|From:||Levens Bridge (SD475854)|
|Distance:||11.2 miles (18 km)|
|Meets:||A590, B5360, B5285, B5284, A592, A591|
|Route outline (key)|
The A5074 is a largely rural A-road in the southeast Lake District.
It starts on the A590 at the bridge over the River Gilpin near Levens. A new bridge over the river has been built for A590 traffic and the A5074 has taken over the whole of the bypassed section, although it still had to give way at the old junction. The old bridge is now essentially an eastbound onslip, with the three other movements using the oxbow in the other direction. A gap in the central reservation of the A590 is required to get to and from the westbound carriageway.
Heading north, the A5074 crosses the Lyth Valley flood plain with a series of lengthy straights with bends of varying tightness at their ends. The excellent sightlines can really reward enthusiastic driving on this section, within the NSL of course.
At the head of the wide valley, the road becomes bendier and more traditionally "Lake District" (narrower, slower) passing through a few small settlements, for example Winster, before reaching the B5360 (the original route of the A592) and bending north to follow the bank of Windermere, albeit at a distance. The current route of the A592 is met in the centre of Bowness-on-Windermere and the A5074 multiplexes with it for about 100 yards. This road is a recent bypass to the original route of the A592, the narrow Ash Street, which is now unclassified.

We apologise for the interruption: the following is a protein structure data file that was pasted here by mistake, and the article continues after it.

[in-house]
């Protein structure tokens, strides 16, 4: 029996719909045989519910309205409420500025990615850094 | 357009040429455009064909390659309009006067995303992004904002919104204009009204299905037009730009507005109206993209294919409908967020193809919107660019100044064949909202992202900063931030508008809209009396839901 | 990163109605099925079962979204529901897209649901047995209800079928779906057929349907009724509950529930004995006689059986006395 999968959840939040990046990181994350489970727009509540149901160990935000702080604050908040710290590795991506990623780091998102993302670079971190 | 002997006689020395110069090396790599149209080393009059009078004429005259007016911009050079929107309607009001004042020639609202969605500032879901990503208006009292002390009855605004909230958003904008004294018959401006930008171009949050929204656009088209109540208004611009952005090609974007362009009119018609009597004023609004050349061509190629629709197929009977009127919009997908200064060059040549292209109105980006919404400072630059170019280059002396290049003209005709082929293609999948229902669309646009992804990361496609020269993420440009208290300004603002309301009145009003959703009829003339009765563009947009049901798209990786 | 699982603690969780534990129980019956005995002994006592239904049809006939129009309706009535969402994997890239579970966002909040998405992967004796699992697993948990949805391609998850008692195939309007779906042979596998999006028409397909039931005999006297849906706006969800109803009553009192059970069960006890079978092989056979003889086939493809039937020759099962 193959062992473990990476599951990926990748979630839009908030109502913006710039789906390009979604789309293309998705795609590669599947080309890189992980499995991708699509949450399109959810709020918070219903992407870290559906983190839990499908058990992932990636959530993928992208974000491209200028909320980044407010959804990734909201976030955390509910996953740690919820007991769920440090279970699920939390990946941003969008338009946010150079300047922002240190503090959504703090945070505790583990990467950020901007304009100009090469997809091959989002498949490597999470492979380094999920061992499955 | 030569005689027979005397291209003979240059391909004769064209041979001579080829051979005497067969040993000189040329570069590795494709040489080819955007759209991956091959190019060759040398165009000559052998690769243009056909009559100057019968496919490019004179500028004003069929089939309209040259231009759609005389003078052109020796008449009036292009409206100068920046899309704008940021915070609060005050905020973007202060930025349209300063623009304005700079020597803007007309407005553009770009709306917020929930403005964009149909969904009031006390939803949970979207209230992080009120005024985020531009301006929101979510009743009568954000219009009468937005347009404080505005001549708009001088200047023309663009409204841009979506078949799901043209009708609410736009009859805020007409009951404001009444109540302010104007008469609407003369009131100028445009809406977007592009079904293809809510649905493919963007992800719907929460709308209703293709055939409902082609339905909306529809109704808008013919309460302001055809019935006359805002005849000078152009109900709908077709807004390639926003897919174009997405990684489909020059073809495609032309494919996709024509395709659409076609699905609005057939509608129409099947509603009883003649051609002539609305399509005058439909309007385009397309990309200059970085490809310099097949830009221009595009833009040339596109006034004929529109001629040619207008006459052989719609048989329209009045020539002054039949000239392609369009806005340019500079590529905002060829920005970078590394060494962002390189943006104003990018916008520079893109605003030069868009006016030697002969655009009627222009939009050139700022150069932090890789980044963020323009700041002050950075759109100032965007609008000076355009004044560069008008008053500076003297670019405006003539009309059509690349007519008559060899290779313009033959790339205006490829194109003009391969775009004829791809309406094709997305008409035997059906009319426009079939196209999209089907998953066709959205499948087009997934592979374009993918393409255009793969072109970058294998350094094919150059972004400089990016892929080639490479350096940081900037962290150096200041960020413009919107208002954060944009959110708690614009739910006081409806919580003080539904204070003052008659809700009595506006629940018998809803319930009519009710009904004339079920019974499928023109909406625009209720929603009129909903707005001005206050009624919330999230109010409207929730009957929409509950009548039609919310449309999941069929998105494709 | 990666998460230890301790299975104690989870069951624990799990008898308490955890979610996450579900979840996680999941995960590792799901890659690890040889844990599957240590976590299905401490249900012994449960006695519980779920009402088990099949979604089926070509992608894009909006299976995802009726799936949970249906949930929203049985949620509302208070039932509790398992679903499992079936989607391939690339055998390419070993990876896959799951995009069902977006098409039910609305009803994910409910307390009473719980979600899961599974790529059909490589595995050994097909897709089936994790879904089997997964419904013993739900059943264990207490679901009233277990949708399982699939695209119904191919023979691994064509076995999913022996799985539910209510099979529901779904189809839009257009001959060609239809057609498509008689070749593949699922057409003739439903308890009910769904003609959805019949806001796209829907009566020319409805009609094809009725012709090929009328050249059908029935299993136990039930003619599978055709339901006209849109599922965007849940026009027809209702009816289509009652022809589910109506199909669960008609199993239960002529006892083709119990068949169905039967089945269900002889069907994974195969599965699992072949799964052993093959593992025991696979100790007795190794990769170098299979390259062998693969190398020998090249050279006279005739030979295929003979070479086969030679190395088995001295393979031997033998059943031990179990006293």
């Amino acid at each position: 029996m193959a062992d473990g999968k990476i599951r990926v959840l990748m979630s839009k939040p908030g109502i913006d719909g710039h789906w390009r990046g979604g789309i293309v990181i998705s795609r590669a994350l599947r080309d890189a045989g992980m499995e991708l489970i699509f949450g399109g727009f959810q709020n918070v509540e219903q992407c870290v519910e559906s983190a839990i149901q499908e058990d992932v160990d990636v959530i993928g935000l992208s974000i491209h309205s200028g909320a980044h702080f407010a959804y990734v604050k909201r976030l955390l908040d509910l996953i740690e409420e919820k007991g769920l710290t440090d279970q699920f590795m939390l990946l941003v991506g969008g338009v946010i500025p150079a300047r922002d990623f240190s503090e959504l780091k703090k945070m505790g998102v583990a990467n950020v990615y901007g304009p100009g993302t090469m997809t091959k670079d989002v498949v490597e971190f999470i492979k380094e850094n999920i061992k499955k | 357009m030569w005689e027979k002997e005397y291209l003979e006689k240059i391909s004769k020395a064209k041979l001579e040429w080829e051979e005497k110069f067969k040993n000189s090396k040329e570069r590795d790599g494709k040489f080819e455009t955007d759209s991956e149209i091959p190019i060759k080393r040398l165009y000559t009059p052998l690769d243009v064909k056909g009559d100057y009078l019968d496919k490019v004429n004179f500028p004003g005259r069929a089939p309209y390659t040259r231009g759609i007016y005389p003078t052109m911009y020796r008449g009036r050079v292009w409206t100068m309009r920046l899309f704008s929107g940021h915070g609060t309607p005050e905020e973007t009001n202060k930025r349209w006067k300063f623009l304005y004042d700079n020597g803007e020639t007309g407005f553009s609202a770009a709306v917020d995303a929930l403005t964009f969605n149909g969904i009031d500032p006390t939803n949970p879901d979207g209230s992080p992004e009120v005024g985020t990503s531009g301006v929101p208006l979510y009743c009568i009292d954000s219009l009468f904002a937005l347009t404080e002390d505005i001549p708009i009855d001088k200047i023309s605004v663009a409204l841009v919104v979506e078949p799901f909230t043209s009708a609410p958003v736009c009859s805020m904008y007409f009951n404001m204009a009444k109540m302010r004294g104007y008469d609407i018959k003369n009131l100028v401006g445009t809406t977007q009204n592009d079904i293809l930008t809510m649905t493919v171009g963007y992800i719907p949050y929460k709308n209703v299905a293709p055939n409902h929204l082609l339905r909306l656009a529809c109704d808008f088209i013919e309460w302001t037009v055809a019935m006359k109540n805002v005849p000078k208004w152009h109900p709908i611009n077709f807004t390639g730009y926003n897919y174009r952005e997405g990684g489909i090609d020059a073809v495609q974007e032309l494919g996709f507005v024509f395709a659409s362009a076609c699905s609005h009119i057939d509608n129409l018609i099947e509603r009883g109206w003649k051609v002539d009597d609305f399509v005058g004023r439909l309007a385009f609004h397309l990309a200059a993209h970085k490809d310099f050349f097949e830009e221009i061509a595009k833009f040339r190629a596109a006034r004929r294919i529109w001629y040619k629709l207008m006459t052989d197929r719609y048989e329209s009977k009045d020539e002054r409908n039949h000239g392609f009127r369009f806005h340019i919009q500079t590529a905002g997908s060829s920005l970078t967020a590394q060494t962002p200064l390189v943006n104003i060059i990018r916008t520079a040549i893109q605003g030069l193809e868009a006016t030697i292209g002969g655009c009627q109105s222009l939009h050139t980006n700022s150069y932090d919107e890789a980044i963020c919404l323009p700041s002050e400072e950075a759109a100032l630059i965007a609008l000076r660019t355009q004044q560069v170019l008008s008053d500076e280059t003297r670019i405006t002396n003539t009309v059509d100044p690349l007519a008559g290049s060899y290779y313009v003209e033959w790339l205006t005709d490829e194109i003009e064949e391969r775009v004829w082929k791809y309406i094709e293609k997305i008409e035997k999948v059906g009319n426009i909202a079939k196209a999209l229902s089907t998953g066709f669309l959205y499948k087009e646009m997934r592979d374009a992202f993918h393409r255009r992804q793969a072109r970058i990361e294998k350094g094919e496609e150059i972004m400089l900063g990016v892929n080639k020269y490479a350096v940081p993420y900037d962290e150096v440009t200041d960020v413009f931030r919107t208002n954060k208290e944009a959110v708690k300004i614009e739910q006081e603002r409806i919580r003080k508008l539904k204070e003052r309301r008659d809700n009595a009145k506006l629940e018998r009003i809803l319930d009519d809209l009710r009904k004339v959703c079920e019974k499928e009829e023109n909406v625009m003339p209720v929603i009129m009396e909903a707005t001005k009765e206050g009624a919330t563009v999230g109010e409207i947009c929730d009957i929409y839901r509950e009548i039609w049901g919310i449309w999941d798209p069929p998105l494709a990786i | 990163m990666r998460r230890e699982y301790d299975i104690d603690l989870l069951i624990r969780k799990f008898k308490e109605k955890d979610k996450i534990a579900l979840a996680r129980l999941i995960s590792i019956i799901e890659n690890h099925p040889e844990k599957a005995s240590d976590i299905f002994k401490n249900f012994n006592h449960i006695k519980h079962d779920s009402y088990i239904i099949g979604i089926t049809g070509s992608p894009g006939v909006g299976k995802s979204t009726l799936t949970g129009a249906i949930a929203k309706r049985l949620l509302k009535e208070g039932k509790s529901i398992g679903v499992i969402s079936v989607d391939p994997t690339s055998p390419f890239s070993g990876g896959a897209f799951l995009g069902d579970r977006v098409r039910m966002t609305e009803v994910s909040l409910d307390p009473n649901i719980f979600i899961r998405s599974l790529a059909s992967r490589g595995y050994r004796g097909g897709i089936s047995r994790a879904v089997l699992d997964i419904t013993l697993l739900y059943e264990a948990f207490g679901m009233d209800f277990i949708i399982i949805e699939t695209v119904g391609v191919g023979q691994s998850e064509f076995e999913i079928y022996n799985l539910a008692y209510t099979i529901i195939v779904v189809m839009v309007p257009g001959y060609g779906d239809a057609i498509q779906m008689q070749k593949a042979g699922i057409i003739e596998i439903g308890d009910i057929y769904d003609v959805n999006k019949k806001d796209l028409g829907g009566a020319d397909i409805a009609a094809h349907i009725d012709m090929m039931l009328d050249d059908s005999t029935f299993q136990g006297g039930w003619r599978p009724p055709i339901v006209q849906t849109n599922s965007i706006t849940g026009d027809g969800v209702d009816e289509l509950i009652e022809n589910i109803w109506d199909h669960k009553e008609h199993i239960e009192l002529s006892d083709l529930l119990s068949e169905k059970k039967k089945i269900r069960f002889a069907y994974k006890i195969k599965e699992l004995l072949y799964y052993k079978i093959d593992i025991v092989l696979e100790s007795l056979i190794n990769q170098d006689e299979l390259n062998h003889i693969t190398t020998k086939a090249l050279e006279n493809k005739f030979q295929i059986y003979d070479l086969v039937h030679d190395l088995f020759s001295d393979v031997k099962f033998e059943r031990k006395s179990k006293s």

The A5074 leaves the A592 again at a roundabout and heads into the town of Windermere. The road splits in the centre of town owing to a one-way system and then splits again just north. This time both branches are two-way, although the right fork does initially follow two parallel one-way roads. Both branches meet the A591, which marks the end of the A5074.
In 1922, the A5074 only existed between Bowness and Windermere. As stated above, a short section of it was A592 but the route from Levens was unclassified. The A5074 had been extended to its current route by 1932.